How much money will you will need to live on later in life?
Divorce is undoubtedly one of the most difficult subjects to talk about. When relationships come to an end, there are so many things to consider – children, home and support are naturally the first things you would focus on. In fact, when you begin the process of separating a shared life, the sheer number of things to deal with can seem very daunting. And the cost of divorce can have a lasting impact on your plans for later in life.
What is likely to be a divorcing couple’s most valuable asset? The family home will spring to most people’s minds first. But with the value of final salary pensions soaring that forgotten ‘defined benefit’ income could well be the biggest single asset in the relationship. A new study* has revealed that divorcees retiring this year can expect to receive up to 18% less in retirement income. While it may not be the first thing you need to think about, a pension fund is likely to be one of the most difficult assets a couple will have to split in the event of a divorce, so it’s best to start early.
Average expected annual income:
That difference means that divorcees can expect to receive up to 18% less in retirement income. Divorce can have a huge financial impact on people’s lives. Many may not realise that the cost of divorce can last well into retirement, as divorcees expect retirement incomes of nearly £4,000 less each year than those who have never been divorced. And with the Office for National Statistics** confirming that divorce rates are increasing for men and women over 55, it is an issue likely to affect a growing number of the baby boomer generation. The stress of getting through a divorce can mean people understandably focus on the immediate priorities like living arrangements and childcare, but a pension fund and income in retirement should also be a priority. Before planning how to separate your pension assets, you may want the different pensions you and your ex-civil partner or spouse have. Then you can start to explore the options.
Across the UK, there are three core options to consider when you are separating pension assets:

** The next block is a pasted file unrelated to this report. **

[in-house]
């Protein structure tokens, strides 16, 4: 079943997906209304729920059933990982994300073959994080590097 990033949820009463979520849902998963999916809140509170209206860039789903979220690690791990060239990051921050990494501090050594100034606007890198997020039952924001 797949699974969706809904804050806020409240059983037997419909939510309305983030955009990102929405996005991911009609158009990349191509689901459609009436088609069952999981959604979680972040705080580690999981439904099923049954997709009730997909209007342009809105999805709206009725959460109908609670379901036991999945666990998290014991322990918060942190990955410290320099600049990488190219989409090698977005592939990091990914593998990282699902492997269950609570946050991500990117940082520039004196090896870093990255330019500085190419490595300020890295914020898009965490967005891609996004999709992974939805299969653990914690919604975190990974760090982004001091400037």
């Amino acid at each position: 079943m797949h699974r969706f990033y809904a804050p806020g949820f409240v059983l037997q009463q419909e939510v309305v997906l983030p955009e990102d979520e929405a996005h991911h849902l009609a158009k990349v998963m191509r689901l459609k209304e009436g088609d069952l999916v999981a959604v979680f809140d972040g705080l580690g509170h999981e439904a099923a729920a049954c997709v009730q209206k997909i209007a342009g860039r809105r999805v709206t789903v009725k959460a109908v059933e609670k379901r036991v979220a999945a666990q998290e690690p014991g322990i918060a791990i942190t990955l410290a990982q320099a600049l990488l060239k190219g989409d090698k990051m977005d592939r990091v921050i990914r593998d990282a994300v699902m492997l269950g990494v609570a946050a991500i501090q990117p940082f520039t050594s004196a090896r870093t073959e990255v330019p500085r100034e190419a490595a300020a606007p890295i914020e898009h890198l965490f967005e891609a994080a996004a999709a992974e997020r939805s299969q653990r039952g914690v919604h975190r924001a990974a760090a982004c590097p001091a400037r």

Some of these options need to be administered by the courts, and not all of them will be suited to your individual circumstance:
Pension Sharing Order
Pension sharing is one of the options available on divorce or the dissolution of a civil partnership. Each party owns a share of the pension fund but is able to decide what to do with their share independently. This provides a clean break between parties, as the pension assets are split.
Pension Attachement Order
This redirects some or all of the pension benefits to you or your ex-civil partner or spouse at the time of payment. When the person who owns the pension receives their benefits, the pension provider makes a payment to their ex-civil partner or spouse. With this option, you don’t get the clean break as you would from the pension sharing order.
With pension offsetting, the total assets are considered and then divided up. For example, if your ex-partner has a large pension pot, they may decide to keep this, as you may agree to receive an asset of similar value (for example, the house). Divorce can be a difficult and uncertain time, and the retirement you have planned may differ from the reality ahead.
At the most difficult times we're here to help.
A pension fund is one of the most complex assets a couple will have to split, so anyone going through a divorce should seek legal and professional financial advice to help them do so. For many more couples, the increase in value of pensions means that it is often the largest asset. It goes without saying that this advice is crucial as early as possible in any separation where couples have joint assets.
To find out how we can help, please contact Helen Tansley on 01132 211332 or email at firstname.lastname@example.orgContact Helen
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